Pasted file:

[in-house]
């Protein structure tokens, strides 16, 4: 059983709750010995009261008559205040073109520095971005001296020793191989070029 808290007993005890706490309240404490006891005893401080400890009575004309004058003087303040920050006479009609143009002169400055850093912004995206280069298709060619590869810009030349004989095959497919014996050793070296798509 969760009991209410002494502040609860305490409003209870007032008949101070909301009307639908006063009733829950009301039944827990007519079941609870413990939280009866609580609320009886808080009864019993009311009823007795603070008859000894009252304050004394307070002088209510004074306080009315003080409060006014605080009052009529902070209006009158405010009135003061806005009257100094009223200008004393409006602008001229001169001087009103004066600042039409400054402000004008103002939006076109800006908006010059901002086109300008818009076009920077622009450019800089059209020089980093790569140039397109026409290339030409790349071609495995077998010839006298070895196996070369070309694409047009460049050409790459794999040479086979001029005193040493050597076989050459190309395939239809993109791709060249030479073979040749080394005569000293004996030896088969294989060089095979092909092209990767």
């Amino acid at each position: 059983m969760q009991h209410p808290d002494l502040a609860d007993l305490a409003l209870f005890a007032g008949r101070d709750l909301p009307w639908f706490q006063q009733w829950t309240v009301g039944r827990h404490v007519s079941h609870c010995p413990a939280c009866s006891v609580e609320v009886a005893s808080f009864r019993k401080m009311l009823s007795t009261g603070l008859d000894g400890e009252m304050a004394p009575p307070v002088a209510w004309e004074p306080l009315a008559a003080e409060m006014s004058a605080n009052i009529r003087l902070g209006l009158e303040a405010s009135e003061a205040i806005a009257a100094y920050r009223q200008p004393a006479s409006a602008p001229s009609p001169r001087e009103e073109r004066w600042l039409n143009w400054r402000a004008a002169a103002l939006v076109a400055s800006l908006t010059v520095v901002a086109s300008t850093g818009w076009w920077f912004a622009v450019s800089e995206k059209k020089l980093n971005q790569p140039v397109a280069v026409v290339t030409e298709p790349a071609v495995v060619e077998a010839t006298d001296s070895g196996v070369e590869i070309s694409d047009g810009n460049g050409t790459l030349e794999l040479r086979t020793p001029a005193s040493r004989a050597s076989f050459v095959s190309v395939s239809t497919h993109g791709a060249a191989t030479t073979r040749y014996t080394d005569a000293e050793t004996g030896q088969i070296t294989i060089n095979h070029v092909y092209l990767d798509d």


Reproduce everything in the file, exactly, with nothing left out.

[in-house]
């Protein structure tokens, strides 16, 4: 059983709750010995009261008559205040073109520095971005001296020793191989070029 808290007993005890706490309240404490006891005893401080400890009575004309004058003087303040920050006479009609143009002169400055850093912004995206280069298709060619590869810009030349004989095959497919014996050793070296798509 969760009991209410002494502040609860305490409003209870007032008949101070909301009307639908006063009733829950009301039944827990007519079941609870413990939280009866609580609320009886808080009864019993009311009823007795603070008859000894009252304050004394307070002088209510004074306080009315003080409060006014605080009052009529902070209006009158405010009135003061806005009257100094009223200008004393409006602008001229001169001087009103004066600042039409400054402000004008103002939006076109800006908006010059901002086109300008818009076009920077622009450019800089059209020089980093790569140039397109026409290339030409790349071609495995077998010839006298070895196996070369070309694409047009460049050409790459794999040479086979001029005193040493050597076989050459190309395939239809993109791709060249030479073979040749080394005569000293004996030896088969294989060089095979092909092209990767």
């Amino acid at each position: 059983m969760q009991h209410p808290d002494l502040a609860d007993l305490a409003l209870f005890a007032g008949r101070d709750l909301p009307w639908f706490q006063q009733w829950t309240v009301g039944r827990h404490v007519s079941h609870c010995p413990a939280c009866s006891v609580e609320v009886a005893s808080f009864r019993k401080m009311l009823s007795t009261g603070l008859d000894g400890e009252m304050a004394p009575p307070v002088a209510w004309e004074p306080l009315a008559a003080e409060m006014s004058a605080n009052i009529r003087l902070g209006l009158e303040a405010s009135e003061a205040i806005a009257a100094y920050r009223q200008p004393a006479s409006a602008p001229s009609p001169r001087e009103e073109r004066w600042l039409n143009w400054r402000a004008a002169a103002l939006v076109a400055s800006l908006t010059v520095v901002a086109s300008t850093g818009w076009w920077f912004a622009v450019s800089e995206k059209k020089l980093n971005q790569p140039v397109a280069v026409v290339t030409e298709p790349a071609v495995v060619e077998a010839t006298d001296s070895g196996v070369e590869i070309s694409d047009g810009n460049g050409t790459l030349e794999l040479r086979t020793p001029a005193s040493r004989a050597s076989f050459v095959s190309v395939s239809t497919h993109g791709a060249a191989t030479t073979r040749y014996t080394d005569a000293e050793t004996g030896q088969i070296t294989i060089n095979h070029v092909y092209l990767d798509d």